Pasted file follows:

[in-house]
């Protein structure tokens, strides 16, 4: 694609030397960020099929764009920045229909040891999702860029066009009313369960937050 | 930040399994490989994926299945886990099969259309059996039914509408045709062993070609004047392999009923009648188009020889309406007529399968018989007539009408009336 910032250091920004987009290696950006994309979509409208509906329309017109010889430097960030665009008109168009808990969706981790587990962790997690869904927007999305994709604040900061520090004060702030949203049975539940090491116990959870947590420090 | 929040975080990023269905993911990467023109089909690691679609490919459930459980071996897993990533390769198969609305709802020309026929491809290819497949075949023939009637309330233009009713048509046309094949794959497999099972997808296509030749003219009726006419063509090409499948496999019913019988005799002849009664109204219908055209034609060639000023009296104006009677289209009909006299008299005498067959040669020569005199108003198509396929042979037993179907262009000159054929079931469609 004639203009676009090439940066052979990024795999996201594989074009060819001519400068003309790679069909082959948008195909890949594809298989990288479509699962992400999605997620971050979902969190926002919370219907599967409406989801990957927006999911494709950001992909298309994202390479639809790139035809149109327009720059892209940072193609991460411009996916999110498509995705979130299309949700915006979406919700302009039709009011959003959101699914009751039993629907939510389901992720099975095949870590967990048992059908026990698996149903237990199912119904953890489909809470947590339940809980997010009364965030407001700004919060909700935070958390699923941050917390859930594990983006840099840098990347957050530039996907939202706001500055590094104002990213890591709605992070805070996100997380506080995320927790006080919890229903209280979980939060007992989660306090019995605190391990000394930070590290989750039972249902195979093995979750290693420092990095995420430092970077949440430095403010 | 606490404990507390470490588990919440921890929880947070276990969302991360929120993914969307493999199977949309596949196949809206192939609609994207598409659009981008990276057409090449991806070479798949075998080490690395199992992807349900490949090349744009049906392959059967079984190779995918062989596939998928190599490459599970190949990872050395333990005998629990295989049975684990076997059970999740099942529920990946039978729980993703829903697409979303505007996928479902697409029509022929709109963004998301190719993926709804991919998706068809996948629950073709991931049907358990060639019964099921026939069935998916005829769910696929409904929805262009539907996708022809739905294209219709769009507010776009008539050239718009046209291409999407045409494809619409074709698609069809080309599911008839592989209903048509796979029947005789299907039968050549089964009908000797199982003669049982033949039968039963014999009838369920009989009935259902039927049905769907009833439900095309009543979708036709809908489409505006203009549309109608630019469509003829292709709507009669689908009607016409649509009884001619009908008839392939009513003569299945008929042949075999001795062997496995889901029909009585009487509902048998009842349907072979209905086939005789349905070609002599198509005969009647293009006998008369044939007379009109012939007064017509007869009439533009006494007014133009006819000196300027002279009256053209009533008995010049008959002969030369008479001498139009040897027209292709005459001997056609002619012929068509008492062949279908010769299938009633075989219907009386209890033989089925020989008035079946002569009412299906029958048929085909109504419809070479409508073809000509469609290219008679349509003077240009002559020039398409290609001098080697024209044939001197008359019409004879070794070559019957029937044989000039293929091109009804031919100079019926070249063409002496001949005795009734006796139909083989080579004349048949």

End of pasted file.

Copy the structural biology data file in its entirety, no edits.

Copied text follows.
[in-house]
């Protein structure tokens, strides 16, 4: 694609030397960020099929764009920045229909040891999702860029066009009313369960937050 | 930040399994490989994926299945886990099969259309059996039914509408045709062993070609004047392999009923009648188009020889309406007529399968018989007539009408009336 910032250091920004987009290696950006994309979509409208509906329309017109010889430097960030665009008109168009808990969706981790587990962790997690869904927007999305994709604040900061520090004060702030949203049975539940090491116990959870947590420090 | 929040975080990023269905993911990467023109089909690691679609490919459930459980071996897993990533390769198969609305709802020309026929491809290819497949075949023939009637309330233009009713048509046309094949794959497999099972997808296509030749003219009726006419063509090409499948496999019913019988005799002849009664109204219908055209034609060639000023009296104006009677289209009909006299008299005498067959040669020569005199108003198509396929042979037993179907262009000159054929079931469609 004639203009676009090439940066052979990024795999996201594989074009060819001519400068003309790679069909082959948008195909890949594809298989990288479509699962992400999605997620971050979902969190926002919370219907599967409406989801990957927006999911494709950001992909298309994202390479639809790139035809149109327009720059892209940072193609991460411009996916999110498509995705979130299309949700915006979406919700302009039709009011959003959101699914009751039993629907939510389901992720099975095949870590967990048992059908026990698996149903237990199912119904953890489909809470947590339940809980997010009364965030407001700004919060909700935070958390699923941050917390859930594990983006840099840098990347957050530039996907939202706001500055590094104002990213890591709605992070805070996100997380506080995320927790006080919890229903209280979980939060007992989660306090019995605190391990000394930070590290989750039972249902195979093995979750290693420092990095995420430092970077949440430095403010 | 606490404990507390470490588990919440921890929880947070276990969302991360929120993914969307493999199977949309596949196949809206192939609609994207598409659009981008990276057409090449991806070479798949075998080490690395199992992807349900490949090349744009049906392959059967079984190779995918062989596939998928190599490459599970190949990872050395333990005998629990295989049975684990076997059970999740099942529920990946039978729980993703829903697409979303505007996928479902697409029509022929709109963004998301190719993926709804991919998706068809996948629950073709991931049907358990060639019964099921026939069935998916005829769910696929409904929805262009539907996708022809739905294209219709769009507010776009008539050239718009046209291409999407045409494809619409074709698609069809080309599911008839592989209903048509796979029947005789299907039968050549089964009908000797199982003669049982033949039968039963014999009838369920009989009935259902039927049905769907009833439900095309009543979708036709809908489409505006203009549309109608630019469509003829292709709507009669689908009607016409649509009884001619009908008839392939009513003569299945008929042949075999001795062997496995889901029909009585009487509902048998009842349907072979209905086939005789349905070609002599198509005969009647293009006998008369044939007379009109012939007064017509007869009439533009006494007014133009006819000196300027002279009256053209009533008995010049008959002969030369008479001498139009040897027209292709005459001997056609002619012929068509008492062949279908010769299938009633075989219907009386209890033989089925020989008035079946002569009412299906029958048929085909109504419809070479409508073809000509469609290219008679349509003077240009002559020039398409290609001098080697024209044939001197008359019409004879070794070559019957029937044989000039293929091109009804031919100079019926070249063409002496001949005795009734006796139909083989080579004349048949």